• Opposition groups had called for peaceful rallies on 13th February 2022 to commemorate the victims of the January 2022 events and demand justice for them. However, because of the lack of official sanctioning of the rallies, they were deemed unlawful by authorities. In several cities, law enforcement authorities prevented civil society activists from participating in these rallies. Thus, in the capital Nur-Sultan and other cities such as Kokshetay, Zhanaozen, Shymkent, Aktobe and Uralsk, police held the homes of activists under watch and detained activists in- and outside their homes, typically holding them for a few hours before releasing them. In Almaty, the announced rally took place without interference, with some 700 people gathering at Republic Square. However, at the end of February and beginning of March 2022, six people were penalised for organising this event: two of them were fined, while four were given terms of administrative detention ranging from five to 15 days. Among those sentenced to administrative detention was the leader of the opposition Democratic Party, Zhanbolat Mamai. As covered in this update (see Association), he was not released after serving his 15-day sentence but remained behind bars on questionable criminal charges. About 30 Mamai supporters, who had gathered outside the police department where he was held to call for his release, were warned by police on 14th March that they might be detained unless they stopped their ‘’unlawful action’’.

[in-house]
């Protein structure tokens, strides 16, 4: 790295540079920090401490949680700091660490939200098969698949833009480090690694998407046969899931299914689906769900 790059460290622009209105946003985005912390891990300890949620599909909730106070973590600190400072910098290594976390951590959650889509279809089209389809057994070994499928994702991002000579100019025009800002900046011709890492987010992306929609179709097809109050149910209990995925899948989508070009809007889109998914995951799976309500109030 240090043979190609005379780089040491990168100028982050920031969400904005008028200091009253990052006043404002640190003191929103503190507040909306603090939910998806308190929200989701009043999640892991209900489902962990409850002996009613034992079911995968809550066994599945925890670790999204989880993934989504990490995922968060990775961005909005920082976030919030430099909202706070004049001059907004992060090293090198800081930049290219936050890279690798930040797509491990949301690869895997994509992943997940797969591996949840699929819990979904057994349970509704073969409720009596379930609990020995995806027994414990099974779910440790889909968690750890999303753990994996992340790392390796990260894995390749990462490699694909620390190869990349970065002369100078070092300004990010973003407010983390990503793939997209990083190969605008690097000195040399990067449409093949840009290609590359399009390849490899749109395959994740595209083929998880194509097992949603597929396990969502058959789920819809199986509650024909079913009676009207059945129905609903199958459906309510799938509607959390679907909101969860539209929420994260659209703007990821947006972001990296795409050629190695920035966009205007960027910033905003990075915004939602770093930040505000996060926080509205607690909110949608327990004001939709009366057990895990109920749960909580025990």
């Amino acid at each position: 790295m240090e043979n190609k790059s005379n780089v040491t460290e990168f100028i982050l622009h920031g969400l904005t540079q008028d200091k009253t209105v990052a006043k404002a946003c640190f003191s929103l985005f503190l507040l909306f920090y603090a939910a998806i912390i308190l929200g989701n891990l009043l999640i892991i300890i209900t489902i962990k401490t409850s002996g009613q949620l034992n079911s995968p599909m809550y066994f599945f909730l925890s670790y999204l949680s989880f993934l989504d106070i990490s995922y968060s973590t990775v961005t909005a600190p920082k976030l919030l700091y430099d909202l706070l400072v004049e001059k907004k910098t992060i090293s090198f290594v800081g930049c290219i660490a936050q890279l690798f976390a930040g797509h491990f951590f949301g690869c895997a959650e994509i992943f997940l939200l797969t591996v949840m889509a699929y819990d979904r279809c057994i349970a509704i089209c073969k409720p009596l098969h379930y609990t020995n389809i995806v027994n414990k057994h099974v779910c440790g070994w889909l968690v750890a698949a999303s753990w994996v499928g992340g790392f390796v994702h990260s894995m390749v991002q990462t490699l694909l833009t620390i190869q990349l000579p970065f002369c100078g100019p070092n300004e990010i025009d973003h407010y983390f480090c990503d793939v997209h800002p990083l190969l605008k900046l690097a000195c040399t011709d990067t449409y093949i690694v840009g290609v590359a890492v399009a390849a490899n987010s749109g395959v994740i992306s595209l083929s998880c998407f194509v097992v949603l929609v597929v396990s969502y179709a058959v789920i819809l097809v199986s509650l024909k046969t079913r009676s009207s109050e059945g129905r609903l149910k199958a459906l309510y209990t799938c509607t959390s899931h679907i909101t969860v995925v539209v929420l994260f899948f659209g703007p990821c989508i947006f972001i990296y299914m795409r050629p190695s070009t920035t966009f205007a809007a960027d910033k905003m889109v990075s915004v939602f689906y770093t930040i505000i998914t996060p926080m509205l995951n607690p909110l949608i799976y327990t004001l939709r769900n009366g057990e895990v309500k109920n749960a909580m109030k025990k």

• On 24th February 2022, about a dozen people, most of whom were members of the youth protest movement Oyan, Qazaqstan gathered for a peaceful rally outside the Russian consulate in Almaty. The participants expressed solidarity with the people of Ukraine, holding Ukrainian flags and posters featuring slogans protesting against the war in Ukraine. A representative of the mayor’s office arrived and requested the participants to disperse, saying their action had not been sanctioned by authorities. However, they continued their protest. Most participants were subsequently detained, placed in a police van and taken to a local police station, where they were requested to provide written explanations before being released.
  • On 28th February 2022, Yaroslav Mamin was reportedly detained outside the Russian embassy in the capital as he was planning to hand over a letter to the Russian ambassador, asking him to resign and call on the Russian government to stop the war in Ukraine. As Mamin arrived at the embassy, carrying a poster with an anti-war slogan, police were waiting for him, detained him and took him to a local police station. He was released after being requested to sign a written explanation.

Cases involving activists detained in connection with the January 2022 events